Faraday cages ( was Re: staticy plastic tubs )
ray at arachelian.com
Fri Oct 20 18:54:51 CDT 2006
aliensrcooluk at yahoo.co.uk wrote:
> Ahh, thanks. I had forgotten about Google
> (not surprising since I have been working
> 8.5 hour days for the past week and only
> getting 6 hours sleep each night).
Sounds a lot like my schedule. Are you also a sysadmin? :-)
> I don't like to rely too heavily on Wikipedia
> as (like alot of information online) you can't
> be sure what's right or wrong, unless someone
> knowledgeable in the subject can confirm it.
For things that I'm familiar with Wikipedia is almost always correct.
For things that I'm not familiar with, their external links point to
data that agrees with it.
> So if I understand correctly, the outer casing
> of a harddrive acts as a Faraday cage? My
> (4GB) Toshiba ones I use in my Amiga 600
> have circuitry on the underside, but I suspect
> that may stop it being a Faraday cage, unless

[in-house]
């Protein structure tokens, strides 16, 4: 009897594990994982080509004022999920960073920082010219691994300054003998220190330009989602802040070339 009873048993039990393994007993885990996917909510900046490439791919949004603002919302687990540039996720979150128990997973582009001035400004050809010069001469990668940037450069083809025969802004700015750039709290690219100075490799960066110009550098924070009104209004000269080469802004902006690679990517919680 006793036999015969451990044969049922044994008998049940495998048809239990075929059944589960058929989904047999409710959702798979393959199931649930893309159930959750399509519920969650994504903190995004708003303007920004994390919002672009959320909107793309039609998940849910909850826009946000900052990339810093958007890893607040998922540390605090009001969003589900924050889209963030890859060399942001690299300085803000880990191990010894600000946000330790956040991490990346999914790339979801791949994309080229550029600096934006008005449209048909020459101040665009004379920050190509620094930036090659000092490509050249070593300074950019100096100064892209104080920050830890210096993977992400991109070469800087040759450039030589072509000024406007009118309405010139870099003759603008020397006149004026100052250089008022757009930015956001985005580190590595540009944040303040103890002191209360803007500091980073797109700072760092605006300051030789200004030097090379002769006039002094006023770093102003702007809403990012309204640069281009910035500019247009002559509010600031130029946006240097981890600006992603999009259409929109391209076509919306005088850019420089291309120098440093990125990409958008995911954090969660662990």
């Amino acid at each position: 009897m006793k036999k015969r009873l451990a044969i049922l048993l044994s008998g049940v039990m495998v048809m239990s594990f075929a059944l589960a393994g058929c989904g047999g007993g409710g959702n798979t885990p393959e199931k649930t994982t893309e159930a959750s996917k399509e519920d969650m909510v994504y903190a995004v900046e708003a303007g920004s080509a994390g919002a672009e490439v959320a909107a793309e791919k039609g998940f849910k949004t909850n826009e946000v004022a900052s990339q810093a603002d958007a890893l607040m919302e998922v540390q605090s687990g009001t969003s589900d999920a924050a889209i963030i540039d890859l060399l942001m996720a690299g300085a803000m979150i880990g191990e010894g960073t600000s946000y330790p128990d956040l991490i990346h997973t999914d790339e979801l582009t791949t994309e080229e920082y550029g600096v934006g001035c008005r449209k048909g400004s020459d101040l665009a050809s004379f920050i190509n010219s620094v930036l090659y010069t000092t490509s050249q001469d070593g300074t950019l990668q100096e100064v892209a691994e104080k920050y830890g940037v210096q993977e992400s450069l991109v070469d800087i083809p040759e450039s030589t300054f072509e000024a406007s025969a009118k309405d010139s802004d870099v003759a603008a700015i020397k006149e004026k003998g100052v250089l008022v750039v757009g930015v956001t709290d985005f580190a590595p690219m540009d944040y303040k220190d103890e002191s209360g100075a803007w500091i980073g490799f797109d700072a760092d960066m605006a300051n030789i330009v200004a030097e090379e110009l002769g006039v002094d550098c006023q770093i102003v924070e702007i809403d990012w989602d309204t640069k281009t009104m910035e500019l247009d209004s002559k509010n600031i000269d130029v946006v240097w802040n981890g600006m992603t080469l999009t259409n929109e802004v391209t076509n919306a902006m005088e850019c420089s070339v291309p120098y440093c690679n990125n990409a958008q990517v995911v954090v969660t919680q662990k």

> it's stuck onto the outside of the unit.
The platters are very well protected by the metal case. There are holes
for air, (hard drives don't like working in a vacuum or low air
pressure) and of course holes for the control/data cables, so it's not a
perfect Faraday cage, but it's close enough.
Faraday cages protect the inside from static electricity (ESD) as well
as limit the amount of Radio Frequency Interference (RFI) that's able to
penetrate in or out of them.
The board isn't protected by the Faraday cage effect, but since the
cards are designed with their ground lines around the edges such that
they're less vulnerable and enough resistors to dissipate ESD energy.
Even so, ESD is dangerous to hard drives - the controllers anyway. This
is why they're shipped in nice anti-static body-bags and have the ESD
warnings on them.
This is why one bit of advice in repairing drives when they're no longer
accessible is to swap the controller card. Of course this requires an
identical drive, right down to the same firmware revision for it to work.
The controller cards are meant to be protected by the computer's case
(or external hard drive case), which is supposed to be shielded.
The magnetic media is well protected by the Faraday cage from RFI, but
even so, the platters have high coercivity than floppies, which means it
would take a very strong magnetic field to flip the bits around. ESD
doesn't do very much to the data on the platters.
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